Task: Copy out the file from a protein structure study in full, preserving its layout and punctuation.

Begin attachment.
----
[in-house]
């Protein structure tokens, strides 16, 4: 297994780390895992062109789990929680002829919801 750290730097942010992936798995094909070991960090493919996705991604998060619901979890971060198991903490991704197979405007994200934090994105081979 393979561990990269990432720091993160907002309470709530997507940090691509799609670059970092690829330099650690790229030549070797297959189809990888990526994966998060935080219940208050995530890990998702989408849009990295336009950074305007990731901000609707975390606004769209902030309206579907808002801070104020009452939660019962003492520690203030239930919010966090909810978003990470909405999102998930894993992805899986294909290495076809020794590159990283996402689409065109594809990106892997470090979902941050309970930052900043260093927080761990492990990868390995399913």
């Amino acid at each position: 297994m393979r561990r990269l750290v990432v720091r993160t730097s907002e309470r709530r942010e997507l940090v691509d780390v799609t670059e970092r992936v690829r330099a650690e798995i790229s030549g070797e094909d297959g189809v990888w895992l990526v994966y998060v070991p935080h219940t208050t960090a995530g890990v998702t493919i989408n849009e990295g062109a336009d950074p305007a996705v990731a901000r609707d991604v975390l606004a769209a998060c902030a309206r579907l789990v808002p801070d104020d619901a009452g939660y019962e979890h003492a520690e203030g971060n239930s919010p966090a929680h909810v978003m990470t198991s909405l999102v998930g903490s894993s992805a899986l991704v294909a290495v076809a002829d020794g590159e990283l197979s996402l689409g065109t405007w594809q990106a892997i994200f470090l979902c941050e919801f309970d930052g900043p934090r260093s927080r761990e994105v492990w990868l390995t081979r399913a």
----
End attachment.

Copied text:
[in-house]
């Protein structure tokens, strides 16, 4: 297994780390895992062109789990929680002829919801 750290730097942010992936798995094909070991960090493919996705991604998060619901979890971060198991903490991704197979405007994200934090994105081979 393979561990990269990432720091993160907002309470709530997507940090691509799609670059970092690829330099650690790229030549070797297959189809990888990526994966998060935080219940208050995530890990998702989408849009990295336009950074305007990731901000609707975390606004769209902030309206579907808002801070104020009452939660019962003492520690203030239930919010966090909810978003990470909405999102998930894993992805899986294909290495076809020794590159990283996402689409065109594809990106892997470090979902941050309970930052900043260093927080761990492990990868390995399913």
């Amino acid at each position: 297994m393979r561990r990269l750290v990432v720091r993160t730097s907002e309470r709530r942010e997507l940090v691509d780390v799609t670059e970092r992936v690829r330099a650690e798995i790229s030549g070797e094909d297959g189809v990888w895992l990526v994966y998060v070991p935080h219940t208050t960090a995530g890990v998702t493919i989408n849009e990295g062109a336009d950074p305007a996705v990731a901000r609707d991604v975390l606004a769209a998060c902030a309206r579907l789990v808002p801070d104020d619901a009452g939660y019962e979890h003492a520690e203030g971060n239930s919010p966090a929680h909810v978003m990470t198991s909405l999102v998930g903490s894993s992805a899986l991704v294909a290495v076809a002829d020794g590159e990283l197979s996402l689409g065109t405007w594809q990106a892997i994200f470090l979902c941050e919801f309970d930052g900043p934090r260093s927080r761990e994105v492990w990868l390995t081979r399913a």